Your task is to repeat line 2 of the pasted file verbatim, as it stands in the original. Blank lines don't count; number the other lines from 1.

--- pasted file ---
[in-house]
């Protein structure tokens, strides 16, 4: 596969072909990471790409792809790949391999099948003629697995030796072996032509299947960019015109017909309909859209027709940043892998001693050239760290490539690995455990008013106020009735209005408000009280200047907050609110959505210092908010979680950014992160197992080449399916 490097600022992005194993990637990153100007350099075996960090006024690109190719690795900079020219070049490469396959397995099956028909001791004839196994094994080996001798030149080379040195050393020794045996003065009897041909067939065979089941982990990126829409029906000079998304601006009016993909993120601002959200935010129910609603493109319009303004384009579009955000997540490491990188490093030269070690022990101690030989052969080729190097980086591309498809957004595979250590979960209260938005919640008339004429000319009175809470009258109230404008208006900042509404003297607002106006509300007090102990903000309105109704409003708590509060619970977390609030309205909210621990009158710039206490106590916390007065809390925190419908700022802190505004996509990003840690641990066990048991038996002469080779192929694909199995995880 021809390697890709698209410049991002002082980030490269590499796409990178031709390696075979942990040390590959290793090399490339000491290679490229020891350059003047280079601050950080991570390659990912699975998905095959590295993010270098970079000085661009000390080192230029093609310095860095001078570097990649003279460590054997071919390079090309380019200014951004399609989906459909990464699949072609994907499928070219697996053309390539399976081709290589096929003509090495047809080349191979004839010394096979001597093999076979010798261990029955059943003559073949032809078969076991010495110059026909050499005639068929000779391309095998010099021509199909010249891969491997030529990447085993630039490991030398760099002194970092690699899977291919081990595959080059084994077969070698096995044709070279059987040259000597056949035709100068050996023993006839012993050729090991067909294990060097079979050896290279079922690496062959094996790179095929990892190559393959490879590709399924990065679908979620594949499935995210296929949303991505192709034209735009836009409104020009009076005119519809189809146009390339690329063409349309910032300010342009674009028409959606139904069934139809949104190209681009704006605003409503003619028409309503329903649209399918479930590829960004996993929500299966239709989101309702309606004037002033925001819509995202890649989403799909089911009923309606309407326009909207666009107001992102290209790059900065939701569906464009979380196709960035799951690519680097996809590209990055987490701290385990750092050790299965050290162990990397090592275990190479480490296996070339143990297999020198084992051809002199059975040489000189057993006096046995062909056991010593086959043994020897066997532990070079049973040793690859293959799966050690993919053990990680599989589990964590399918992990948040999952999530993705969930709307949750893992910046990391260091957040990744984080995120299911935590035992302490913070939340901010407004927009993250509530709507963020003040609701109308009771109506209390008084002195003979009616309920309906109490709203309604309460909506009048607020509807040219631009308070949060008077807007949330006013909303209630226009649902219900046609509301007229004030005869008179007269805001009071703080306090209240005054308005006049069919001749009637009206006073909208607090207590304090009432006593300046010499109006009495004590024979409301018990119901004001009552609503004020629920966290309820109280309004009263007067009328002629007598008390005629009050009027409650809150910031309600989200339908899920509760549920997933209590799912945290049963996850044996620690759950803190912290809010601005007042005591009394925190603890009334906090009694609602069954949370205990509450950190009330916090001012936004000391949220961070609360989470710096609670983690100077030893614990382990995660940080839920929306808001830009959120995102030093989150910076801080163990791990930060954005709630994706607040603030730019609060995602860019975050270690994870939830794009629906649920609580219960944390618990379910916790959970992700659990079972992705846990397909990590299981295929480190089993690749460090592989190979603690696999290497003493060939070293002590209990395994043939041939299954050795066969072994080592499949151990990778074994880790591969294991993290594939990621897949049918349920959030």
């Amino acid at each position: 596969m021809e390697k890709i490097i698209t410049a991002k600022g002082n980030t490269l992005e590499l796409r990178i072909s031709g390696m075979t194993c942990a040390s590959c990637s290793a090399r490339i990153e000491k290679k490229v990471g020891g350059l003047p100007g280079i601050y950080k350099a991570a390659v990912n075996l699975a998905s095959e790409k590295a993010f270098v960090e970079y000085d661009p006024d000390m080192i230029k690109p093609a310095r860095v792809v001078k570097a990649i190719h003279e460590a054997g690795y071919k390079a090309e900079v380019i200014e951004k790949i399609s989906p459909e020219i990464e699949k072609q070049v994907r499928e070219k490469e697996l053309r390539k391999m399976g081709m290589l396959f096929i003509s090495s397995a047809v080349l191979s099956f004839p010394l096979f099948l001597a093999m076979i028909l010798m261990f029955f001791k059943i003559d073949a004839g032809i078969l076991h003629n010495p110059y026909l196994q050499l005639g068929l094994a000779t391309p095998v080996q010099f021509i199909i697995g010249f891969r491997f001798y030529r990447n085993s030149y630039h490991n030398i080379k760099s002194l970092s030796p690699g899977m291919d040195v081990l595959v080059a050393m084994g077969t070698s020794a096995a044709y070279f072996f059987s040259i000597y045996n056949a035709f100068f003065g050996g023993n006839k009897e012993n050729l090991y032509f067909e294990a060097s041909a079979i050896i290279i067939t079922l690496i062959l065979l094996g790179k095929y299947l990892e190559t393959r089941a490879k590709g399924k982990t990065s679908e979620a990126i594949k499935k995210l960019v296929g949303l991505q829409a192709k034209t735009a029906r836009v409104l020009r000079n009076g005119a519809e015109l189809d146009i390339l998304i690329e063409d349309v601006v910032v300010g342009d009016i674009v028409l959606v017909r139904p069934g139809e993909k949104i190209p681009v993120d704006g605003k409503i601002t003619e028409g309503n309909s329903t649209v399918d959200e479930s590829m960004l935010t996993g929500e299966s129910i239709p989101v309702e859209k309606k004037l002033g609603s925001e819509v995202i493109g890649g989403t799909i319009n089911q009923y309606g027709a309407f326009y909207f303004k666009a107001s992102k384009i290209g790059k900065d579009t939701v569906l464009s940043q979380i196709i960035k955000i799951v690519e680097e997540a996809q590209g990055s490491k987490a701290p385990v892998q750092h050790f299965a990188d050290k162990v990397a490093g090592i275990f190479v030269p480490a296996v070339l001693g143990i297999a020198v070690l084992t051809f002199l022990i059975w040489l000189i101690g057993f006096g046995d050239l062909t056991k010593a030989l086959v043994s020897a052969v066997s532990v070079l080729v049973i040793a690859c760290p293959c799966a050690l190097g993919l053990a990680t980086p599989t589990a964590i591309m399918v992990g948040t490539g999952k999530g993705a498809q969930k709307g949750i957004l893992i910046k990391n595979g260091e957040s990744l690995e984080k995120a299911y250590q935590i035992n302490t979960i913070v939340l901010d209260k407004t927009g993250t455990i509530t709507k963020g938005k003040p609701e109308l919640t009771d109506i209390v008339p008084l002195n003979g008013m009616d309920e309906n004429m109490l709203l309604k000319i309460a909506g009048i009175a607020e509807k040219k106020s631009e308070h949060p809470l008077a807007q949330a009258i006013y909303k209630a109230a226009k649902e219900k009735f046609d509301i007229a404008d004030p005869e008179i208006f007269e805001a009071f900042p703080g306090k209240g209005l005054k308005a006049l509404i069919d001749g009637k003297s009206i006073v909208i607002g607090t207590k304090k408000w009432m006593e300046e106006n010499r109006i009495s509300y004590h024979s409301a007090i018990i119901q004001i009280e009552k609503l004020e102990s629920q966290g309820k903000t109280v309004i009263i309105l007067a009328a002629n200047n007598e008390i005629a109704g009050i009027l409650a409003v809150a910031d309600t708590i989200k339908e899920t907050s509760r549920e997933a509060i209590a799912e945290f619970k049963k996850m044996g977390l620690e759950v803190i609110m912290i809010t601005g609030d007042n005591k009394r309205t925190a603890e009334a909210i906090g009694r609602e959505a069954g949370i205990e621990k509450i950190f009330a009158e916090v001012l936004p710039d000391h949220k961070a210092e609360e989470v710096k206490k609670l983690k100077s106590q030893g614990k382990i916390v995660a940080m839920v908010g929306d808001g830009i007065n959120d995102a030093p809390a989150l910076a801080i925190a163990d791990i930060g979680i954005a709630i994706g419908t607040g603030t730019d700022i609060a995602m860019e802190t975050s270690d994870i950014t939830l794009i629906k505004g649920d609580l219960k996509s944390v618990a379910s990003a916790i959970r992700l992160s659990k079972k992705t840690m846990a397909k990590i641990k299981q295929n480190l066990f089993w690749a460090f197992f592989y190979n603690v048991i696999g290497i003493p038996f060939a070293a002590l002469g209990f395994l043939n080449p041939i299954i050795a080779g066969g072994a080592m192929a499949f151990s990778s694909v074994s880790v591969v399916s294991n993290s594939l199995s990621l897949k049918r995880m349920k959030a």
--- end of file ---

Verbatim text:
């Protein structure tokens, strides 16, 4: 596969072909990471790409792809790949391999099948003629697995030796072996032509299947960019015109017909309909859209027709940043892998001693050239760290490539690995455990008013106020009735209005408000009280200047907050609110959505210092908010979680950014992160197992080449399916 490097600022992005194993990637990153100007350099075996960090006024690109190719690795900079020219070049490469396959397995099956028909001791004839196994094994080996001798030149080379040195050393020794045996003065009897041909067939065979089941982990990126829409029906000079998304601006009016993909993120601002959200935010129910609603493109319009303004384009579009955000997540490491990188490093030269070690022990101690030989052969080729190097980086591309498809957004595979250590979960209260938005919640008339004429000319009175809470009258109230404008208006900042509404003297607002106006509300007090102990903000309105109704409003708590509060619970977390609030309205909210621990009158710039206490106590916390007065809390925190419908700022802190505004996509990003840690641990066990048991038996002469080779192929694909199995995880 021809390697890709698209410049991002002082980030490269590499796409990178031709390696075979942990040390590959290793090399490339000491290679490229020891350059003047280079601050950080991570390659990912699975998905095959590295993010270098970079000085661009000390080192230029093609310095860095001078570097990649003279460590054997071919390079090309380019200014951004399609989906459909990464699949072609994907499928070219697996053309390539399976081709290589096929003509090495047809080349191979004839010394096979001597093999076979010798261990029955059943003559073949032809078969076991010495110059026909050499005639068929000779391309095998010099021509199909010249891969491997030529990447085993630039490991030398760099002194970092690699899977291919081990595959080059084994077969070698096995044709070279059987040259000597056949035709100068050996023993006839012993050729090991067909294990060097079979050896290279079922690496062959094996790179095929990892190559393959490879590709399924990065679908979620594949499935995210296929949303991505192709034209735009836009409104020009009076005119519809189809146009390339690329063409349309910032300010342009674009028409959606139904069934139809949104190209681009704006605003409503003619028409309503329903649209399918479930590829960004996993929500299966239709989101309702309606004037002033925001819509995202890649989403799909089911009923309606309407326009909207666009107001992102290209790059900065939701569906464009979380196709960035799951690519680097996809590209990055987490701290385990750092050790299965050290162990990397090592275990190479480490296996070339143990297999020198084992051809002199059975040489000189057993006096046995062909056991010593086959043994020897066997532990070079049973040793690859293959799966050690993919053990990680599989589990964590399918992990948040999952999530993705969930709307949750893992910046990391260091957040990744984080995120299911935590035992302490913070939340901010407004927009993250509530709507963020003040609701109308009771109506209390008084002195003979009616309920309906109490709203309604309460909506009048607020509807040219631009308070949060008077807007949330006013909303209630226009649902219900046609509301007229004030005869008179007269805001009071703080306090209240005054308005006049069919001749009637009206006073909208607090207590304090009432006593300046010499109006009495004590024979409301018990119901004001009552609503004020629920966290309820109280309004009263007067009328002629007598008390005629009050009027409650809150910031309600989200339908899920509760549920997933209590799912945290049963996850044996620690759950803190912290809010601005007042005591009394925190603890009334906090009694609602069954949370205990509450950190009330916090001012936004000391949220961070609360989470710096609670983690100077030893614990382990995660940080839920929306808001830009959120995102030093989150910076801080163990791990930060954005709630994706607040603030730019609060995602860019975050270690994870939830794009629906649920609580219960944390618990379910916790959970992700659990079972992705846990397909990590299981295929480190089993690749460090592989190979603690696999290497003493060939070293002590209990395994043939041939299954050795066969072994080592499949151990990778074994880790591969294991993290594939990621897949049918349920959030």